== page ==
Because when a sculptor make a sculpture permanently displayed in a FoP country, he is aware of the law in this country, that is his choice to accept to submit to the law of the FoP country. And of course he can't come after and say "my work is copyrighted", of course. In our case there is a 90% chance the creator of the flag, not the photo, the flag, is even not aware of the permanently display of his work in a museum-zoo in Israel. @Yann: imagine you have a flickr account and you publish one of your own work with a clear copyright notice, the same museum in Israel we talk about can not take your work and can not permanently display it on one of his wall, if yes it will be a copyright violation of your copyright notice. Until you have clearly change yourself the copyright notice to a free license, this is the first license has priority. Once you have change you can't go back, but until you did not change, yourself, your copyright notice, or until you do not chose, yourself, to permanently display your work in a FoP country, no museum, nor photographers, nor FoP countries can do it for you. --Christian Ferrer (talk) 09:07, 25 December 2015 (UTC)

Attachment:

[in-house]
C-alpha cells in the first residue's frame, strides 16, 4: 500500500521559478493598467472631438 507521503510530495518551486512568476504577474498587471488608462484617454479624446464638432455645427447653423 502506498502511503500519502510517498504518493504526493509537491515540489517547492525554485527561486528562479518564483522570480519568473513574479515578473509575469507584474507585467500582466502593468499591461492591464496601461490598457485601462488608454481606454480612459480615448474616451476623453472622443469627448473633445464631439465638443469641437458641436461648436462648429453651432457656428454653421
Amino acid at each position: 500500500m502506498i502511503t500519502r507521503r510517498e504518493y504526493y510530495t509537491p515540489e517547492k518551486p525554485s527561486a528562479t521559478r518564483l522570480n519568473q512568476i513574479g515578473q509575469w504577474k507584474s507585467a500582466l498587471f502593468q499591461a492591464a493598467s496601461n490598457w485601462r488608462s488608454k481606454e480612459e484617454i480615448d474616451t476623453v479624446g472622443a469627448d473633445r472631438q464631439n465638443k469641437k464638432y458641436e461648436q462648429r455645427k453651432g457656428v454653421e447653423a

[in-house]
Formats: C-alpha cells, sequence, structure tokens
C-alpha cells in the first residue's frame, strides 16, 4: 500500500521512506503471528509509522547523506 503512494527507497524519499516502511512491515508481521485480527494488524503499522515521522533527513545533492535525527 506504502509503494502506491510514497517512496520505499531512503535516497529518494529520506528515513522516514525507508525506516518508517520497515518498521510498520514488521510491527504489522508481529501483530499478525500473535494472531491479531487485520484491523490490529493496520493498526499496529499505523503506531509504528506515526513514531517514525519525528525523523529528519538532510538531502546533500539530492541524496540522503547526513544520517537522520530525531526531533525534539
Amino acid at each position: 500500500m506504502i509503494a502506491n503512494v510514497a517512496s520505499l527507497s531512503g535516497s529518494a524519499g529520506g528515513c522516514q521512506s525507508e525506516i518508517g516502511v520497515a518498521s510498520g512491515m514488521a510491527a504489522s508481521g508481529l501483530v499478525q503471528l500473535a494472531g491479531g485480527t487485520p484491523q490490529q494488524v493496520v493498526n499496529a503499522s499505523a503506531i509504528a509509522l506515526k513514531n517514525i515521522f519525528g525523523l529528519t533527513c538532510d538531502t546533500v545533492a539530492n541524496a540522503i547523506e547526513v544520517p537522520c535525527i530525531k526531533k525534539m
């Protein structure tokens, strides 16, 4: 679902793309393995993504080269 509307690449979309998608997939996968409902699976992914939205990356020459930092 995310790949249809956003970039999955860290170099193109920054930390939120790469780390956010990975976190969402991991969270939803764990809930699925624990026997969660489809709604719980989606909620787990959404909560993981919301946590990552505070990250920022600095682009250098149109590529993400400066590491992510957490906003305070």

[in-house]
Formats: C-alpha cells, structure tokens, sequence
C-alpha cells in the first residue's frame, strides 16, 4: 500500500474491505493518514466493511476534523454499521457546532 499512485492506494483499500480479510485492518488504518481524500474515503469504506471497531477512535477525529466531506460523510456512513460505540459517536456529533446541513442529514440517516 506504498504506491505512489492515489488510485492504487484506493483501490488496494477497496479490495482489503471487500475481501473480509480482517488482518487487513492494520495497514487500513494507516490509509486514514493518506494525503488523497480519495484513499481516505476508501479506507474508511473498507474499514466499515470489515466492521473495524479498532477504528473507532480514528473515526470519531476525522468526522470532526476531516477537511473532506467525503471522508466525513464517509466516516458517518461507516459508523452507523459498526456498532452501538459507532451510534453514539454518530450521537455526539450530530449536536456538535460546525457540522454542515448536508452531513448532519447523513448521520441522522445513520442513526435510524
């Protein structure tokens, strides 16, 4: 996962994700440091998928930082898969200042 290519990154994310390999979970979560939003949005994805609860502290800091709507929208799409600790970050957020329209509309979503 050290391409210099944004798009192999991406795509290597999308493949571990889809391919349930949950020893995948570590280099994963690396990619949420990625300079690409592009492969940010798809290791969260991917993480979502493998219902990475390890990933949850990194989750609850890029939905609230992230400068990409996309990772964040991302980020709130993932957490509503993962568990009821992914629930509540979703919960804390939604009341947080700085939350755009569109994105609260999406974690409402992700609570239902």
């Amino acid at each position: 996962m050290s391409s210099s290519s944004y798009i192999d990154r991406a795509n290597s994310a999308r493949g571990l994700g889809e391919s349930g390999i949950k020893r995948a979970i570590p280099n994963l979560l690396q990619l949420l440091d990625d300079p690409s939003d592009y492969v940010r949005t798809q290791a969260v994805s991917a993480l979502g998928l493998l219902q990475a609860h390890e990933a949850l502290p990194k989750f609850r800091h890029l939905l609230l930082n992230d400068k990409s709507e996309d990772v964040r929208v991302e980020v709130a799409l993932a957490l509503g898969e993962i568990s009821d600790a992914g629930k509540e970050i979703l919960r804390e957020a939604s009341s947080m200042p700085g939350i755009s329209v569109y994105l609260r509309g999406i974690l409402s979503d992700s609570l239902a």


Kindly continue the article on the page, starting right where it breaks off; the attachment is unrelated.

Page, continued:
@Christian Ferrer: I already answered that point above. I copy it again here. The artist can't really control what happens to his/her works after they are not anymore in his/her possession. FoP applies if anyone purchases a work of art and places it permanently in a public place in a FoP country. Regards, Yann (talk) 19:12, 25 December 2015 (UTC)
If anyone purchases a work of art without the consent of the artist and places it permanently in a public place in a FoP country, this is a copyright violation. And here we search and delete copyvios, no matter if it's on Flickr or in the real life. --Christian Ferrer (talk) 19:19, 25 December 2015 (UTC)